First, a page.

Saturday, April 18, 2015

Ebert Thoughts ‘15—A Bronx Tale (1993) ***

R, 121 min.
Director: Robert De Niro
Writer: Chazz Palminteri (also play)
Starring: Lillo Brancato, Robert De Niro, Chazz Palminteri, Francis Capra, Taral Hicks, Katherine Narducci, Clem Casterta, Alfred Sauchelli Jr., Frank Pietrangolare, Joe Pesci

I got a different kind of story for my thoughts on the directorial debut of Robert De Niro and the break though of Chazz Palmiteri onto the cinematic scene. I’m not a huge fan of the film “A Bronx Tale”. I mean it’s good, but it isn’t as impressive as I feel it should’ve been. Palminteri’s writing might’ve worked better on stage than it does here. His primary message has to do with the two father figures for his central character with De Niro the real father and Palminteri a mobster surrogate, and how they both want the best for the kid, which is for him to stay away from the criminal life Palmiteri’s character has embraced. There are a lot of contradictions in Palminteri’s story and a great deal of social issues that are explored but never fully developed.

That’s not to say the movie doesn’t hold a place of interest in my heart. At the time it was made, I was attending Hofstra University on Long Island pursuing a BFA in theater arts with a focus in performance. I had acting friends and some were Italian. It was announced that De Niro was looking for an unknown to play the lead character, the boy caught between two father figures in a neighborhood dominated by the local mob boss. One close friend—we’ll call him Pino—was a perfect match for the character descriptions they posted for the professional acting calls. With De Niro as one of his personal acting heroes, it was a no brainer that Pino was going to try out.

He went to the first audition, which was what we call in the industry a “cattle call.” Such an audition has nothing to do with talent and thousands of people show up—actors and non-actors alike—for the incredibly unlikely chance that they might have an opportunity to become a star. During the cattle calls they’re just searching for the right look, and Pino was a dead ringer for an offspring of De Niro. So, he got a call back, meaning the casting directors wanted to see him again. Compared to the thousands who initially tried out for the role, there would be significantly fewer people who were called back. Not even enough to bother counting as a fraction. This was a significant achievement for Pino.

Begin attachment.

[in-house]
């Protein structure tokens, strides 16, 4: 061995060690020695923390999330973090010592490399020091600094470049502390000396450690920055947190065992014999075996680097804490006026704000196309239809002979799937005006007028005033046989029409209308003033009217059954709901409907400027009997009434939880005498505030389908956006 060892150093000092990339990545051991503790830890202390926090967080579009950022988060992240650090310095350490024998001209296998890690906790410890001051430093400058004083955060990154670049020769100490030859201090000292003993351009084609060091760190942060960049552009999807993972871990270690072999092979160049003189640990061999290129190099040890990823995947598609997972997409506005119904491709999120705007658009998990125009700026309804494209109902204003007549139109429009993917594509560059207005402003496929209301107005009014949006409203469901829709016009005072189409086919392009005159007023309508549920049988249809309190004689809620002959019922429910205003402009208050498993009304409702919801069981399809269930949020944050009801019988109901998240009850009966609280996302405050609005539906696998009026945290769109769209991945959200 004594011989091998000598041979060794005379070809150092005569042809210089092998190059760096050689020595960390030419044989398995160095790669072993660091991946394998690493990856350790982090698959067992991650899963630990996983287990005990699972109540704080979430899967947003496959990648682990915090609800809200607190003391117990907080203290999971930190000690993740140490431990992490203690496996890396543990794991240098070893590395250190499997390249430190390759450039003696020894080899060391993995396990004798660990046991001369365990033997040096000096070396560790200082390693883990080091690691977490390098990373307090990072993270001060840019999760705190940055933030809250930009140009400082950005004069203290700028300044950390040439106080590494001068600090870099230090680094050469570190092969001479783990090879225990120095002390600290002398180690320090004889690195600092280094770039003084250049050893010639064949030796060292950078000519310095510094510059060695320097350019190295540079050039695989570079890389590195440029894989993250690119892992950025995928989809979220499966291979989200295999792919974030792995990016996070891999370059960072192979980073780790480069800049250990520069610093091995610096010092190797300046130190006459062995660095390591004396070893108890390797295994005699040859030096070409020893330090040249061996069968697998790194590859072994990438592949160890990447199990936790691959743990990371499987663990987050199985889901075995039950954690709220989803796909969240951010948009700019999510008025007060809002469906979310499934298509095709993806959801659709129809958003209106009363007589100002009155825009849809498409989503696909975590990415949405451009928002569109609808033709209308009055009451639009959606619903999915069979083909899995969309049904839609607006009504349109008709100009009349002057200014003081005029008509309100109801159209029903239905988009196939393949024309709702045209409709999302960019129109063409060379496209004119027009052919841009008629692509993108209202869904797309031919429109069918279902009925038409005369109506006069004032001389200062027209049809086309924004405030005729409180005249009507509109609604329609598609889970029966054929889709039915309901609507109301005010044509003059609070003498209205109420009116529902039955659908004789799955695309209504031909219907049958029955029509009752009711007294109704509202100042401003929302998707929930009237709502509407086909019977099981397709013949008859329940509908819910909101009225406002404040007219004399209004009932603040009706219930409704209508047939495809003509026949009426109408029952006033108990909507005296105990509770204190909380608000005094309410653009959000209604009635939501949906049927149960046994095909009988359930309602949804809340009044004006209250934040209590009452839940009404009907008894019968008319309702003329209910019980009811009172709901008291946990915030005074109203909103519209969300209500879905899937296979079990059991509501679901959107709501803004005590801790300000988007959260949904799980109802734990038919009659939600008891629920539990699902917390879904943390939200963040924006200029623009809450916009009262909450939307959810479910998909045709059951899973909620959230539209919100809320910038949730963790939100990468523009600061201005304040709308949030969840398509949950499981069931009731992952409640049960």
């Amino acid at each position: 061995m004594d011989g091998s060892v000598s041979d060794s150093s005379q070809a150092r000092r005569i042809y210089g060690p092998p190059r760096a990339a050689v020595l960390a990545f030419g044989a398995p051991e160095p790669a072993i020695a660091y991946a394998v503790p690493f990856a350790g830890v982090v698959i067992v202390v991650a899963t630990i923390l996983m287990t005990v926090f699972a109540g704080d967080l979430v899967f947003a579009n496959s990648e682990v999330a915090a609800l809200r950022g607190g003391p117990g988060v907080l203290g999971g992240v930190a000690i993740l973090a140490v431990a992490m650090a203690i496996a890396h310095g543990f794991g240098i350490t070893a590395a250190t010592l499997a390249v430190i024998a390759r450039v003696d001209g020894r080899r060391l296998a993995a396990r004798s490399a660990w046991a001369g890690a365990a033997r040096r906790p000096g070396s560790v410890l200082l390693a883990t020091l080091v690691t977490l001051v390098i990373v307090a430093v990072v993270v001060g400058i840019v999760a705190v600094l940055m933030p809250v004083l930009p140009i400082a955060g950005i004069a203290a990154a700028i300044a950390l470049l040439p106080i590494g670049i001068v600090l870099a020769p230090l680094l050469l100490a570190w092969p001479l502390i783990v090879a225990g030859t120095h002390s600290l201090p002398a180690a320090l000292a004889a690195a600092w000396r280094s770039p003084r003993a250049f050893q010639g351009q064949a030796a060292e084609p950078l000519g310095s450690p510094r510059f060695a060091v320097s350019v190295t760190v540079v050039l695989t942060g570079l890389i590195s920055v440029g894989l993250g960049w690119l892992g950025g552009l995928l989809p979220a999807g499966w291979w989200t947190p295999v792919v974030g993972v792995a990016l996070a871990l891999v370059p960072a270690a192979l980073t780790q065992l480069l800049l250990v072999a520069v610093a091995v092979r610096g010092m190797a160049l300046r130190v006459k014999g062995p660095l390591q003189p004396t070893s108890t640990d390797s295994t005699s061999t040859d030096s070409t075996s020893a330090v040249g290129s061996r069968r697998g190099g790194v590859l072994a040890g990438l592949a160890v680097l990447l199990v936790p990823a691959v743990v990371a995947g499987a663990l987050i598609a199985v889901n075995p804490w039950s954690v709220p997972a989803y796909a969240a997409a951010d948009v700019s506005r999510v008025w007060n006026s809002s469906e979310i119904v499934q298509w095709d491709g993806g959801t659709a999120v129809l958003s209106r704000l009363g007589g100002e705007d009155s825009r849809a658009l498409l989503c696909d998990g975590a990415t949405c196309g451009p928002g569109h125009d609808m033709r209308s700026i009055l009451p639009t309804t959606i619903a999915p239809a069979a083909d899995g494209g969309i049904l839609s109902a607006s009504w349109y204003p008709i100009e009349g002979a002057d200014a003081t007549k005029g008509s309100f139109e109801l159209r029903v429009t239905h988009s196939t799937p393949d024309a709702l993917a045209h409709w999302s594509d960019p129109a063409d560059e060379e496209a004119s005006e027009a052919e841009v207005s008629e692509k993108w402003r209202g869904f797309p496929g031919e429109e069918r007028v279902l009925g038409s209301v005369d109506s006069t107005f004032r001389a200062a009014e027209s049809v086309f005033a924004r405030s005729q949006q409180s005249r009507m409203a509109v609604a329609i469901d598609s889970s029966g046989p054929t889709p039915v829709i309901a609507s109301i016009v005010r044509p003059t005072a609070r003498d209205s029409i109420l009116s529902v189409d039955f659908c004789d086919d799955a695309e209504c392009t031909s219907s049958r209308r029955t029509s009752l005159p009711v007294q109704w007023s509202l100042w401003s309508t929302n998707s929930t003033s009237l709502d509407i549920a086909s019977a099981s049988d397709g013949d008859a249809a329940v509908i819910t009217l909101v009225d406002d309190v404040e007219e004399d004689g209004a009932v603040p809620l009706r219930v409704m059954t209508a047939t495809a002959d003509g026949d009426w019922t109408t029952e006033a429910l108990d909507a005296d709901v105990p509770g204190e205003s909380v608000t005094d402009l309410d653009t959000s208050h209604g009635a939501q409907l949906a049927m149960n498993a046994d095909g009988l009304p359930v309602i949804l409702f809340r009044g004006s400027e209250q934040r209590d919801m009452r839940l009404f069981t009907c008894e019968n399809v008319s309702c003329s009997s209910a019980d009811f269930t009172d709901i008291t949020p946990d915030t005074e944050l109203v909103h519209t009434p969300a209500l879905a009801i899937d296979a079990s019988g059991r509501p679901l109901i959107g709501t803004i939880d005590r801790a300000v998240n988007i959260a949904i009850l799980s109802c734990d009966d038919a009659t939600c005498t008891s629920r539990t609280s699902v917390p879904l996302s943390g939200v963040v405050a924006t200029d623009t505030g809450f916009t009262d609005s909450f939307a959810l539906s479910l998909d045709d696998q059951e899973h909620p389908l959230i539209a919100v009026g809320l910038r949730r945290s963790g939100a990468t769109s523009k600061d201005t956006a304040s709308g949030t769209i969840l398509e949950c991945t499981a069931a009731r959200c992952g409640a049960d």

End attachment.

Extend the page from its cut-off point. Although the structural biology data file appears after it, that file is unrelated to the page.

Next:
As it turns out he was called back several times for the role, including a final call back in which he was videotaped with De Niro present. I always wish I had talked with Pino more about this process. He got further than many actors ever will for a lead role in a major motion picture. I doubt there’s any way for Pino to have known for sure, but the casting had to have been narrowed down to just a handful of people by that final call he attended. As I understand it, the next step would’ve been to have person interviews with De Niro and Palminteri and possibly the girls they were thinking of having play his love interest just to test out the chemistry of everyone. That would’ve only involved 2 or 3 candidates.

Anyway, Pino didn’t get the part, or else I wouldn’t be writing about it like this. I’ve always liked him for the part better than who they cast, however. I know I am biased and I’m certainly not trying to say anything against Lillo Brancato, who does a fine job in the role.  Perhaps he was just more “Italian” than Pino. But I always felt that Pino had more raw talent, a more natural way about him than most actors his age. Perhaps he was too old. He would’ve been around 20 or 21. I don’t know how old Brancato was. The character was supposed to be 17.

Anyway, whenever I watch the movie (and I think this is actually only the second time I’ve seen the whole thing) I can’t help but picture Pino in the role. They way I picture him the movie is just a little bit better. Certainly his presence wouldn’t have fixed my problems with Palminteri’s screenplay, but Pino fits better to me. Brancato and Francis Capra—the actor who plays his 9-year-old self—might look more alike, but Capra and Pino have much more similar mannerisms and presence. Even later in Capra’s career—most notably his work on “Veronica Mars”—Capra has reminded me of my friend. Alas, nobody would ever do something exactly the way you would, but De Niro really missed out with that one.

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